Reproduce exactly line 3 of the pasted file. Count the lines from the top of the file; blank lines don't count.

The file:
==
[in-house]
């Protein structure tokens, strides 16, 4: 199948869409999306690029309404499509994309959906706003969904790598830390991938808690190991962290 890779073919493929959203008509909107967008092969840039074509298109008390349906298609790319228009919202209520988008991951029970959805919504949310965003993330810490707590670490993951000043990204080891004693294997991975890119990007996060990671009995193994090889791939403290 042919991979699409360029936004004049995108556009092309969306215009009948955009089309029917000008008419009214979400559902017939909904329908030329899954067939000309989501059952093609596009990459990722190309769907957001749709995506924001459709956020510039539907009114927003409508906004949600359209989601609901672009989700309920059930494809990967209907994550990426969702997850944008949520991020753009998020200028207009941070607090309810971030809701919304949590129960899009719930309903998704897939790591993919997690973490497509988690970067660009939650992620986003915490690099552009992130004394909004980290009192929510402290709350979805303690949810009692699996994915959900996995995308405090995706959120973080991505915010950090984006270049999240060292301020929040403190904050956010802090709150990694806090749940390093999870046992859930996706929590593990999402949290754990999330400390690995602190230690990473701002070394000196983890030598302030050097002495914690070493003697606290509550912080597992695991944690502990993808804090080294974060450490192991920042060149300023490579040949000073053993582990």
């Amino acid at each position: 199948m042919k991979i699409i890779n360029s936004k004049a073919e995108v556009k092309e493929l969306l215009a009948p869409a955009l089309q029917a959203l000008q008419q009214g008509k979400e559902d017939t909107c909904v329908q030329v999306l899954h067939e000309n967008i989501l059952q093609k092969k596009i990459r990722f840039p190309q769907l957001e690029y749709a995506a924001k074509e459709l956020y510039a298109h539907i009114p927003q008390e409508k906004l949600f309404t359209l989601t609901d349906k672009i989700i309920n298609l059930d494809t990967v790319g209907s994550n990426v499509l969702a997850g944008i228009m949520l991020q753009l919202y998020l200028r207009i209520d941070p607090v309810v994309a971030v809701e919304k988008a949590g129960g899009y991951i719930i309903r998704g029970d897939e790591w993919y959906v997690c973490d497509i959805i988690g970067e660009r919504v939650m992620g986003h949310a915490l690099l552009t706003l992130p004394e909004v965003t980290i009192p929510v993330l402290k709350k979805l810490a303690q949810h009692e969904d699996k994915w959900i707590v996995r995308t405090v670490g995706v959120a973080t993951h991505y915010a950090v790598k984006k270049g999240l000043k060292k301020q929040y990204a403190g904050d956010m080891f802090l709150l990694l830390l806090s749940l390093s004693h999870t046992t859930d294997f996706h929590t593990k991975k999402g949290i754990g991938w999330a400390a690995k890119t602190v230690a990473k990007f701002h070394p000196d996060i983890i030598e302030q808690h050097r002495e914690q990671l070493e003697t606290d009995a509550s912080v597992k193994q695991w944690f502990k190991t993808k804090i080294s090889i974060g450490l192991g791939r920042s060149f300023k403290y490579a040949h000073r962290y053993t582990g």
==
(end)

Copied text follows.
């Amino acid at each position: 199948m042919k991979i699409i890779n360029s936004k004049a073919e995108v556009k092309e493929l969306l215009a009948p869409a955009l089309q029917a959203l000008q008419q009214g008509k979400e559902d017939t909107c909904v329908q030329v999306l899954h067939e000309n967008i989501l059952q093609k092969k596009i990459r990722f840039p190309q769907l957001e690029y749709a995506a924001k074509e459709l956020y510039a298109h539907i009114p927003q008390e409508k906004l949600f309404t359209l989601t609901d349906k672009i989700i309920n298609l059930d494809t990967v790319g209907s994550n990426v499509l969702a997850g944008i228009m949520l991020q753009l919202y998020l200028r207009i209520d941070p607090v309810v994309a971030v809701e919304k988008a949590g129960g899009y991951i719930i309903r998704g029970d897939e790591w993919y959906v997690c973490d497509i959805i988690g970067e660009r919504v939650m992620g986003h949310a915490l690099l552009t706003l992130p004394e909004v965003t980290i009192p929510v993330l402290k709350k979805l810490a303690q949810h009692e969904d699996k994915w959900i707590v996995r995308t405090v670490g995706v959120a973080t993951h991505y915010a950090v790598k984006k270049g999240l000043k060292k301020q929040y990204a403190g904050d956010m080891f802090l709150l990694l830390l806090s749940l390093s004693h999870t046992t859930d294997f996706h929590t593990k991975k999402g949290i754990g991938w999330a400390a690995k890119t602190v230690a990473k990007f701002h070394p000196d996060i983890i030598e302030q808690h050097r002495e914690q990671l070493e003697t606290d009995a509550s912080v597992k193994q695991w944690f502990k190991t993808k804090i080294s090889i974060g450490l192991g791939r920042s060149f300023k403290y490579a040949h000073r962290y053993t582990g």